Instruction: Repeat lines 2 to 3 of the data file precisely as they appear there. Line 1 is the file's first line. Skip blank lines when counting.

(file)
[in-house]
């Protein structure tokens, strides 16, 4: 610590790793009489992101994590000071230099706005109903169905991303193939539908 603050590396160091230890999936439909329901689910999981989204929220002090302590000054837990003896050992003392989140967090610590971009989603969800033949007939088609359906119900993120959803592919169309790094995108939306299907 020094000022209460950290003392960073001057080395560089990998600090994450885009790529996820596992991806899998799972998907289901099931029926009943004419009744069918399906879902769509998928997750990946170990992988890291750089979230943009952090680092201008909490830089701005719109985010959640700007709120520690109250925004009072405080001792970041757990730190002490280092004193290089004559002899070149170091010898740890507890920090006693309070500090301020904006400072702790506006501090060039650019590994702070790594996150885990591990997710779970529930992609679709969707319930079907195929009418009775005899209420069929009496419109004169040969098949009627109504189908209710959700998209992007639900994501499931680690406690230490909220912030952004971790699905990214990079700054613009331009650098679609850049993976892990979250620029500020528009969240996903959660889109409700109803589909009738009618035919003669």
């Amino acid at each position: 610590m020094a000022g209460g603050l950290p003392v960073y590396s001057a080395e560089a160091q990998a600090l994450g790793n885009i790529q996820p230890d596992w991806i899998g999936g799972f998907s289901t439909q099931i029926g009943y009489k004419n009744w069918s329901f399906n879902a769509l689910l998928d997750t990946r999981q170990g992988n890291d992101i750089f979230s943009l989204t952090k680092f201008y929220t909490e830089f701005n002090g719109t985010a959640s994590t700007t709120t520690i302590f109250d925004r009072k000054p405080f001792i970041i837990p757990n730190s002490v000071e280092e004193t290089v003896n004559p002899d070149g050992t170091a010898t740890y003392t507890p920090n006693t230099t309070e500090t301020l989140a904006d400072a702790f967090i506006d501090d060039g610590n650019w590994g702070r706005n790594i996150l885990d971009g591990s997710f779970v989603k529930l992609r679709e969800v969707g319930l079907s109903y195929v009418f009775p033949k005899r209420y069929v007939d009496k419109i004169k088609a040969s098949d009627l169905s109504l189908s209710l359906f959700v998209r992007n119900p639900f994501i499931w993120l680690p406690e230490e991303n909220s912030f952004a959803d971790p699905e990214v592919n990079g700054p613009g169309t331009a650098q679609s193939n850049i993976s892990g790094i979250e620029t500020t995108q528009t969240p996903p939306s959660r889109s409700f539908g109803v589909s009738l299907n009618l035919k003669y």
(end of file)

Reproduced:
């Protein structure tokens, strides 16, 4: 610590790793009489992101994590000071230099706005109903169905991303193939539908 603050590396160091230890999936439909329901689910999981989204929220002090302590000054837990003896050992003392989140967090610590971009989603969800033949007939088609359906119900993120959803592919169309790094995108939306299907 020094000022209460950290003392960073001057080395560089990998600090994450885009790529996820596992991806899998799972998907289901099931029926009943004419009744069918399906879902769509998928997750990946170990992988890291750089979230943009952090680092201008909490830089701005719109985010959640700007709120520690109250925004009072405080001792970041757990730190002490280092004193290089004559002899070149170091010898740890507890920090006693309070500090301020904006400072702790506006501090060039650019590994702070790594996150885990591990997710779970529930992609679709969707319930079907195929009418009775005899209420069929009496419109004169040969098949009627109504189908209710959700998209992007639900994501499931680690406690230490909220912030952004971790699905990214990079700054613009331009650098679609850049993976892990979250620029500020528009969240996903959660889109409700109803589909009738009618035919003669």
């Amino acid at each position: 610590m020094a000022g209460g603050l950290p003392v960073y590396s001057a080395e560089a160091q990998a600090l994450g790793n885009i790529q996820p230890d596992w991806i899998g999936g799972f998907s289901t439909q099931i029926g009943y009489k004419n009744w069918s329901f399906n879902a769509l689910l998928d997750t990946r999981q170990g992988n890291d992101i750089f979230s943009l989204t952090k680092f201008y929220t909490e830089f701005n002090g719109t985010a959640s994590t700007t709120t520690i302590f109250d925004r009072k000054p405080f001792i970041i837990p757990n730190s002490v000071e280092e004193t290089v003896n004559p002899d070149g050992t170091a010898t740890y003392t507890p920090n006693t230099t309070e500090t301020l989140a904006d400072a702790f967090i506006d501090d060039g610590n650019w590994g702070r706005n790594i996150l885990d971009g591990s997710f779970v989603k529930l992609r679709e969800v969707g319930l079907s109903y195929v009418f009775p033949k005899r209420y069929v007939d009496k419109i004169k088609a040969s098949d009627l169905s109504l189908s209710l359906f959700v998209r992007n119900p639900f994501i499931w993120l680690p406690e230490e991303n909220s912030f952004a959803d971790p699905e990214v592919n990079g700054p613009g169309t331009a650098q679609s193939n850049i993976s892990g790094i979250e620029t500020t995108q528009t969240p996903p939306s959660r889109s409700f539908g109803v589909s009738l299907n009618l035919k003669y």